Donnie Brantley, a man accused of killing his wife, walked out of Bradley County (Tenn.) Criminal Court a free man Monday morning for a second time.
In a courtroom full of cameras, 10th Judicial District Attorney Steve Crump told Judge Andrew Freiberg the prosecution wanted to dismiss the charges against Donnie Brantley "without prejudice" because the state felt it didn't have enough evidence to prove a homicide was committed. "Without prejudice" means the charges can be refiled, Crump said.
Brantley had been a person of interest in his wife's disappearance since at least 2011. Police searched his home with cadaver dogs in 2012, but he wasn't charged with murder until 2013. Those charges were dropped in 2014 for lack of evidence.
Crump said he made the decision Saturday after reviewing a defense attorney's memorandum in support of a motion for acquittal: there was no body, no crime scene, no witnesses, no forensic evidence and no confessions to support a conviction.
He said the file will be moved back to the cold case unit, even though Marsha Brantley still is listed as a missing person on the National Missing and Unidentified Persons System.
"We're not done with it, yet," Crump said.
But Donnie Brantley's attorney, Lee Davis, said the reason the case was set for trial Monday is because investigators took the file to the cold case unit in 2014. That's when Crump took over as district attorney and reviewed the case and the evidence with a team of investigators.
Donnie Brantley's 2016 indictment was a result of that review.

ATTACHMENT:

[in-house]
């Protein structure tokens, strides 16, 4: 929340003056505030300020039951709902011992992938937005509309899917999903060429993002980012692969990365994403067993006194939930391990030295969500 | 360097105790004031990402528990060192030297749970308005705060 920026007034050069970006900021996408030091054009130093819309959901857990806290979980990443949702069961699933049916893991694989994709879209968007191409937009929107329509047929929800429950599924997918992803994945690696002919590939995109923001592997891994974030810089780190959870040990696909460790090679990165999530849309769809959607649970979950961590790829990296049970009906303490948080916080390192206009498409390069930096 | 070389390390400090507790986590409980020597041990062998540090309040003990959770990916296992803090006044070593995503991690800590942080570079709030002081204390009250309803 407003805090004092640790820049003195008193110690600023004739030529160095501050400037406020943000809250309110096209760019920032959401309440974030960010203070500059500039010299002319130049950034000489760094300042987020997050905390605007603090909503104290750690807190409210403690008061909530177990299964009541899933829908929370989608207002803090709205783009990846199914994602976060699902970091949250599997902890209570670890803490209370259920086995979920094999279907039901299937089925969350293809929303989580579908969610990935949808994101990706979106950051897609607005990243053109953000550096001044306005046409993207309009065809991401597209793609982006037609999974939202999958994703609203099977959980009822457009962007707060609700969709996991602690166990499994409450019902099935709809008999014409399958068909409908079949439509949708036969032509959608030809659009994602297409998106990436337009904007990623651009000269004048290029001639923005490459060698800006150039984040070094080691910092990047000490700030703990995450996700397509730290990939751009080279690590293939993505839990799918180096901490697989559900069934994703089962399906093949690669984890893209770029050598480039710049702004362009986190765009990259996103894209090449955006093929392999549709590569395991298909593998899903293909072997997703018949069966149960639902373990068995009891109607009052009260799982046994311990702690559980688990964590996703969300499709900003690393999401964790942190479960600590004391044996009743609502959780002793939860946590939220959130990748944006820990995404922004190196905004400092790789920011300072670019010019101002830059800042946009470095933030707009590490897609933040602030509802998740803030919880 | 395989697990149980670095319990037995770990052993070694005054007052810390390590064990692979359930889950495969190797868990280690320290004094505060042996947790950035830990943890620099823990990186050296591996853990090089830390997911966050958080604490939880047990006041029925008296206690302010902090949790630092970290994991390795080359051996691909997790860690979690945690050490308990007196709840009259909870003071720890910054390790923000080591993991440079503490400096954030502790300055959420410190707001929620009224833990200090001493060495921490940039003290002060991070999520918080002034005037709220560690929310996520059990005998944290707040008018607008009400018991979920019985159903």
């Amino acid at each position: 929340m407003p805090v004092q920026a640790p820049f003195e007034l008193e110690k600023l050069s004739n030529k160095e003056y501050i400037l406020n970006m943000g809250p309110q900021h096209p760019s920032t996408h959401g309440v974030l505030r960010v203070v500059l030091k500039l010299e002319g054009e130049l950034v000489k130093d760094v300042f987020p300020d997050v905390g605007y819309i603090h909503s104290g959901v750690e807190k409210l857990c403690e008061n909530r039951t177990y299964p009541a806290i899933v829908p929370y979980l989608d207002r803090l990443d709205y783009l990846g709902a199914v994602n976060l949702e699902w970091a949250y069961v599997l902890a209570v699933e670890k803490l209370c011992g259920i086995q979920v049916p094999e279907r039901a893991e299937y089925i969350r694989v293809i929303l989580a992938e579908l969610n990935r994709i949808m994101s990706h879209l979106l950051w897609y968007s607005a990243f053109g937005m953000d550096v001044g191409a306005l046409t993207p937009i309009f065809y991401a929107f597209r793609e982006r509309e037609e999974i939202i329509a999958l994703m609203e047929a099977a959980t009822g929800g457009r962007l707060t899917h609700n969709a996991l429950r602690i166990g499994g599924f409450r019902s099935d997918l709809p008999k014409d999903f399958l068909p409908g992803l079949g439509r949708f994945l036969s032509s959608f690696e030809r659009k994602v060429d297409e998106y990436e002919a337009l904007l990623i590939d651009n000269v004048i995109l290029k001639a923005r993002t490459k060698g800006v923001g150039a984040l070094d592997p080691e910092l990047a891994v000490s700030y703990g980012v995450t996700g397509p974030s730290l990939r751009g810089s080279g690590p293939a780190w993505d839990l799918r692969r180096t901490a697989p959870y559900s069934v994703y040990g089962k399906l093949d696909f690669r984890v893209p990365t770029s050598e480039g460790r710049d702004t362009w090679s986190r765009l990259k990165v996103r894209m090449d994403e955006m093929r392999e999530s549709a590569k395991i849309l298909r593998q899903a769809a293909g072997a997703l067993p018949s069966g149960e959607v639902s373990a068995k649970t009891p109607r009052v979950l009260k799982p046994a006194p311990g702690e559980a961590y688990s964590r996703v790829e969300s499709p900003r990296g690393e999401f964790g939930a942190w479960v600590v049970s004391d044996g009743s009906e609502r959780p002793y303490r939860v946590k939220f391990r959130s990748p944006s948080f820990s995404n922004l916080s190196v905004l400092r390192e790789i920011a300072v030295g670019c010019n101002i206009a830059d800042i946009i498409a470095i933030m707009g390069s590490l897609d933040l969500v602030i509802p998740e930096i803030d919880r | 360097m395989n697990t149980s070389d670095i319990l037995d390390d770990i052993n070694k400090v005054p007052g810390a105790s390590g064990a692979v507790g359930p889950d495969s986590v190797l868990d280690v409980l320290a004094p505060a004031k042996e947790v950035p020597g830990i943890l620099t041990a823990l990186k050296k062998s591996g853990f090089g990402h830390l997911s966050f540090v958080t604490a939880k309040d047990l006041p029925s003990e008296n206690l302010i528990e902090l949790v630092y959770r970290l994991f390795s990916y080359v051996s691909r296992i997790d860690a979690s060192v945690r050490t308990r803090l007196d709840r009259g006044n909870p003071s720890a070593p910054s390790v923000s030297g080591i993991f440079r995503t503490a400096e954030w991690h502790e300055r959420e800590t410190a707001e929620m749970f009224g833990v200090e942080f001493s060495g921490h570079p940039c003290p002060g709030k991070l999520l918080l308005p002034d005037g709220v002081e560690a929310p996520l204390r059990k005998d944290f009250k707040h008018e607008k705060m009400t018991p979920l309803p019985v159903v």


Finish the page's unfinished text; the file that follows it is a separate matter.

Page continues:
"The proof led me to one inescapable conclusion in my mind, which gave me the belief we should go forward," Crump said in 2016. At the time, he wouldn't discuss details of the case or say whether new evidence had been uncovered.
Davis said he isn't aware of any new evidence.
"I haven't seen any from the original indictment, and I think it's important for the public to know that this man has twice been indicted, twice been taken into custody, twice had his life turned upside down," he said.
Marsha Brantley's aunt, Medra Justis, told the Times Free Press she was disappointed with Monday's decision but thinks dismissal was the right call and trusts the district attorney's decision.
Jury selection was set to begin at 8:30 a.m. Monday. But by 8:40 a.m., a stream of would-be jurors left the courtroom and went on their way.
Minutes later, charges were dismissed, and Freiberg told Brantley he was free to go.
Brantley gave a statement outside the courthouse. With his daughter, Elise Floyd, and his attorney by his side, he thanked the court and his family for their support.
Floyd said she was happy with the outcome and it shows "there is no case here."
She told reporters she'll be able to sleep much better now that her father is free.
On a public Facebook page set up to keep people up to date on the case, friends and family posted in disbelief at the outcome.
"I am so sorry to see this dismissed again," wrote Heather Keys. "Continuing prayers for justice."
Questions still remain as to what happened to Marsha Brantley.
She worked at Lee University and was a freelance writer. She ran a blog called The Magpie's Nest, which hasn't been updated since May 10, 2009.
"Donnie and I saw the new Star Trek last night. WOW! What a ride!" her last post reads. "I'm not usually a fan of action movies, but this one is the exception."
She posted to her blog almost daily in 2008, but her posts became more infrequent as time went on. By 2009, she posted only a few times per month. Her second- to-last blog entry was a happy anniversary wish to her husband March 31, 2009.